As a software engineer picking fonts is probably a chore. And, the more fonts a design uses the more difficult it is to get things to come together. That said, easily shore up a shaky layout by limiting the fonts to just one. Pick a font that has a specimen with many different weights (thin, light, medium, bold, etc.) Or, use a variable font. The amount of variety you can achieve with capitalization, color, and letter spacing will easily make up for the difference in limiting the quantity. If you really do need more than one, don’t break a sweat finding the perfect combination, rely on a font pairing tool to do the leg work.
Wrap at the right time
This next one applies to interfaces where the screen is large enough for this to be an issue. In web design, when the width of your content is too wide it can quickly grow unwieldy look at and read. Text shouldn’t span the entire width of the screen on desktop; give it a maximum width. Or, break the content up into columns that sit next to each other.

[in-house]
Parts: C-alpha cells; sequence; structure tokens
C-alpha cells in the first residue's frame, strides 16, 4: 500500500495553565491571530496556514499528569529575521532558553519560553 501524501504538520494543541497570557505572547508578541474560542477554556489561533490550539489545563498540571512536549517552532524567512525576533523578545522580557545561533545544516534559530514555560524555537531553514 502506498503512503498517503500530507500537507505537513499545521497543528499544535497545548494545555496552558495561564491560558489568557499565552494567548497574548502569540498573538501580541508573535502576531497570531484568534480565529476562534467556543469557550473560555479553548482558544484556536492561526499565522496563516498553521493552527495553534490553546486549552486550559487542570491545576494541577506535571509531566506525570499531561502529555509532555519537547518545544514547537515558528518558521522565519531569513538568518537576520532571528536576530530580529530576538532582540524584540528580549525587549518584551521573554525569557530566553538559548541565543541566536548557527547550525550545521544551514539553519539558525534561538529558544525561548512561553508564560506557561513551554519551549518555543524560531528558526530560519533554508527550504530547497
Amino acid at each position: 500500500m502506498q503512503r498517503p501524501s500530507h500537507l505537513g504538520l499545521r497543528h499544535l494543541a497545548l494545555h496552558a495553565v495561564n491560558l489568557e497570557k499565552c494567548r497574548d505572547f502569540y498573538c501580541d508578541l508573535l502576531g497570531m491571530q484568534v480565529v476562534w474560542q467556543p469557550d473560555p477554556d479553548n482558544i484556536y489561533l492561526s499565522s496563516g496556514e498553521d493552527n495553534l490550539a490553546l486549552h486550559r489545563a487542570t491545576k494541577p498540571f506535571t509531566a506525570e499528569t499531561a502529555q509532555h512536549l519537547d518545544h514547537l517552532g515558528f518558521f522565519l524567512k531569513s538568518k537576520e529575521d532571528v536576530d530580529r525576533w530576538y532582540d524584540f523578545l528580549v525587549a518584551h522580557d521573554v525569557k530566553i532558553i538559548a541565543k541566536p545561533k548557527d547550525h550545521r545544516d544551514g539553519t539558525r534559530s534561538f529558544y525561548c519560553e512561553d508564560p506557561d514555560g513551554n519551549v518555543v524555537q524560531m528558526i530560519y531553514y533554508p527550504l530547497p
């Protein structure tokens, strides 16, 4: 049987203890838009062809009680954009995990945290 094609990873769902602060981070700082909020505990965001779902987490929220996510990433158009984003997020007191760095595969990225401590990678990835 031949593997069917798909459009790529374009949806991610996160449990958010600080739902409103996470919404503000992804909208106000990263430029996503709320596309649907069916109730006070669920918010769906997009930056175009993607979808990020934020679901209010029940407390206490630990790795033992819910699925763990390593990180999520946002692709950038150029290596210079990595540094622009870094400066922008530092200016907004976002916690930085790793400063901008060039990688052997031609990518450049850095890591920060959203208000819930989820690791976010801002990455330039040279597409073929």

There’s nothing right about this one, and I see it time and again, messing up what would otherwise be structurally sound design. The idea of justified text is logical: flush edges to achieve a crisp, organized look. In practice though, it creates a bigger visual problem than it solves. Justified text leaves a design with unequal gaps between words, which looks terrible. Yes, the lines are straight on the left and right edges, but everything else about a passage of justified text suffers, including readability. The solution of course is to left justify things.
There are instances where that might not be an option though. For example, if there’s a centered heading or sub heading above it. When that’s the case, try centering the text. But steer clear of centering text that is more than a few lines long. That will only add fuel to the flames.